I suppose we as citizens are partially to blame. We have let politicians use us as pawns; where wombs become the battleground. Cunningly, market generated labels like pro-choice and pro-life have boxed-in and polarized
otherwise open minded voters. Laws cloaked with the false intent for “patient safety” or movements to define “personhood” have made us lose sight of the basics of the decision in Roe. It is a question of privacy and dignity.
It is undeniable: the decision to have an abortion is not black and white. And yet, in the current political climate we are asked to make it so. It is entirely unreasonable to render one country, or even one state, capable of conforming to a single set of acceptable and unacceptable choices. That’s why I really like the new campaign from Planned Parenthood called “Not in Her Shoes.” The video helps explain how complex any given situation regarding abortion or parenthood can be. The campaign invites advocates and voters to develop a fresh perspective by shedding the old pro-this and anti-that labels.
The bottom line is this: abortion is never a goal. It is a deep, complex decision that most Americans agree a woman must determine for herself with the support of her family and physician. Organizations like Planned Parenthood, who do provide abortion services, also offer countless family planning, contraceptive, and educational services as well. Arguably, Planned Parenthood does more than any other organization to prevent unintended pregnancies, thus drastically decreasing the need for abortions. The ruling from Roe v. Wade simply determines that abortion remains a safe and legal option should a situation arise within the first 3 months of pregnancy. Without access and rights, consider the options:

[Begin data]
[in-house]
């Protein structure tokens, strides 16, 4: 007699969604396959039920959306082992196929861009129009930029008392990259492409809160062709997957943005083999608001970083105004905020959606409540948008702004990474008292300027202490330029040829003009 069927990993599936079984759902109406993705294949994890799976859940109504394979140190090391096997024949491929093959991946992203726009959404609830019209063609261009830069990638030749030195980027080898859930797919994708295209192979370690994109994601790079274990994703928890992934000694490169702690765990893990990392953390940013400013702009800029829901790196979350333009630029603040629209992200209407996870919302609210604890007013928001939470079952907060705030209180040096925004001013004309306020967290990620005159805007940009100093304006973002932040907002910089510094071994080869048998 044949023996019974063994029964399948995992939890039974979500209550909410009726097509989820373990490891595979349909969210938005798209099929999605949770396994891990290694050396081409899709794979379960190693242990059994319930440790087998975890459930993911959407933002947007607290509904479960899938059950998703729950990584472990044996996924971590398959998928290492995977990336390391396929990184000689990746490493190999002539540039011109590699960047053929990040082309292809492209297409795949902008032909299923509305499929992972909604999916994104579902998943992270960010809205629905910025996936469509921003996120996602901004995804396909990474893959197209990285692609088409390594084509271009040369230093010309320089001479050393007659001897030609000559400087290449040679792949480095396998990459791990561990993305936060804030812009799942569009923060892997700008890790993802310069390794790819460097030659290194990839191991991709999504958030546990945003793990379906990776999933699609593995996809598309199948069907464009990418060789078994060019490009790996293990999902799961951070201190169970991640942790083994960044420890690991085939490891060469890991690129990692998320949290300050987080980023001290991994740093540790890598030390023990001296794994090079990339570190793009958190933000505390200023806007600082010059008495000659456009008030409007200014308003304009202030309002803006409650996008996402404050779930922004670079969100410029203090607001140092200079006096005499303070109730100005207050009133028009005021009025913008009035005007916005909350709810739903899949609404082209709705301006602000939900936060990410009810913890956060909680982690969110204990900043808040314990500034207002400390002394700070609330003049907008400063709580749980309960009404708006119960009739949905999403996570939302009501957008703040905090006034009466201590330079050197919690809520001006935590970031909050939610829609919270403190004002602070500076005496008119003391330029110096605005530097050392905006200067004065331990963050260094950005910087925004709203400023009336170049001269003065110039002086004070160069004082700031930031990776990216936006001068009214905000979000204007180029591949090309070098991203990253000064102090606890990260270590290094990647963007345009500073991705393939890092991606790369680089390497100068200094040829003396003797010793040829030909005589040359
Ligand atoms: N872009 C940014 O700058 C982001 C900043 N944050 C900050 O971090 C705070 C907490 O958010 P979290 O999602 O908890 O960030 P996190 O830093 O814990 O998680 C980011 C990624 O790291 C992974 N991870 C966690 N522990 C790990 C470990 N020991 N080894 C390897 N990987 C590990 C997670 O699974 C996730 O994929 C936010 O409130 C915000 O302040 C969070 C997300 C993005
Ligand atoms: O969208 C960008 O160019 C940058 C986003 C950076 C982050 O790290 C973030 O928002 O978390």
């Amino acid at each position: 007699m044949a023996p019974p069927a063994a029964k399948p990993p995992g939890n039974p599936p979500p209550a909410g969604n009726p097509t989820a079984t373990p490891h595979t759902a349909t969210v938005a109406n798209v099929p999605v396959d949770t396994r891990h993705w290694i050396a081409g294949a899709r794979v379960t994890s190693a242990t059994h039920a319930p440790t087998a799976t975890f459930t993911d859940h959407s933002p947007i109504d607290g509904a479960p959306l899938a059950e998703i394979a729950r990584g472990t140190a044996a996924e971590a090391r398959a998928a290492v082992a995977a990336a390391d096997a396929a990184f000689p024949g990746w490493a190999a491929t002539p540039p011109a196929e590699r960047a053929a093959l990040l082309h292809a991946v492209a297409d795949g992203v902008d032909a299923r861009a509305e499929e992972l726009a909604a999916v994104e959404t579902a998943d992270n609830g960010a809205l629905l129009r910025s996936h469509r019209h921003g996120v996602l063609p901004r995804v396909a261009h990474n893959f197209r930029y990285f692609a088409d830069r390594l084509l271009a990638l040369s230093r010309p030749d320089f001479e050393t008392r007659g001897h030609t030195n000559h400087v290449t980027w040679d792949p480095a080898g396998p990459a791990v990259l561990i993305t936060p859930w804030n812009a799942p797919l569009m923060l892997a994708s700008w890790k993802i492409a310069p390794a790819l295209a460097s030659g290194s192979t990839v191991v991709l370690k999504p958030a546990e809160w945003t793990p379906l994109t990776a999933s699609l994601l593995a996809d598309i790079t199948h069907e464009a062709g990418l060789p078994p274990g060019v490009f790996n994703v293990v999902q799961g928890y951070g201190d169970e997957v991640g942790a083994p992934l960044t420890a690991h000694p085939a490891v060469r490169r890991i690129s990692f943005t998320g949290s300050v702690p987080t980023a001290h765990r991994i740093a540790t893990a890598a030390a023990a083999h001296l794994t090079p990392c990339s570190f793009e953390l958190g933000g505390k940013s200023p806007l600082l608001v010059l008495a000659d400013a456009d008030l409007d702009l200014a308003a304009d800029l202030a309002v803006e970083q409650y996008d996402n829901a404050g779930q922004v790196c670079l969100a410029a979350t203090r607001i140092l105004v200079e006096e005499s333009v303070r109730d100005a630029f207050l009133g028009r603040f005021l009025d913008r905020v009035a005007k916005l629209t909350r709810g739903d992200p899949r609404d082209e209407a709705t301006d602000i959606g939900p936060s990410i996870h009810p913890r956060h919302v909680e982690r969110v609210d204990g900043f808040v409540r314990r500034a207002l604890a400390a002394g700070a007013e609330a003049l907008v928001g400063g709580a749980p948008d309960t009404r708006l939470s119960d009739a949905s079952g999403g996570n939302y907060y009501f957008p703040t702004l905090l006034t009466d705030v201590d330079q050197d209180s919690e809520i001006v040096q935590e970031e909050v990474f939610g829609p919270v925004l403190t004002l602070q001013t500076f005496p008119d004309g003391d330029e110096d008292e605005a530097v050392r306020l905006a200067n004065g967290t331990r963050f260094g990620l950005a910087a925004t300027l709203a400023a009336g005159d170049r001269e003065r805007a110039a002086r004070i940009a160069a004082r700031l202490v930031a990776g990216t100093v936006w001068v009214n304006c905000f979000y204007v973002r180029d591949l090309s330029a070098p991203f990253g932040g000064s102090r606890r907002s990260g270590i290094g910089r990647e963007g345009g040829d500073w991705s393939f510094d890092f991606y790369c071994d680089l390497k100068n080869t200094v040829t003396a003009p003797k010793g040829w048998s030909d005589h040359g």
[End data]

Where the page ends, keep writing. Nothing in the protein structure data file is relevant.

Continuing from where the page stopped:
have an unwanted child and all it entails, or endure an illegal operation, risking fertility and life. Let’s get real. It is evident women will have abortions whether they are legal or not. Legality keeps abortion safe. When something is legal we as a society and legislature are able to regulate it.
Personally, having access to safe and legal abortions gives me the power to construct and determine my life as I see fit. It reinforces my dignity as a woman and leaves me responsible and trusted with important life decisions. Think of it this way: in the not so distant past, a woman could potentially have almost 10 pregnancies to full term before the age of thirty.
Reproductive justice has freed women from the constructs and roles of traditional femininity. I can be a mother, or not; an astronaut or perhaps even a lawmaker. Needless to say, I couldn’t imagine how dramatically different my
life would be without that cornerstone decision 40 years ago.
Thanks to Roe v. Wade, abortion remains a legal, medical procedure. It is a personal and complex decision that should be left up to a woman and her doctor! Individual women have endured unbelievable ridicule and criticism from complete strangers for too long. Now, the threats have got to end.
We have had enough!
Thank you to Sarah for participating in our 40th Anniversary Roe v. Wade Blog Carnival.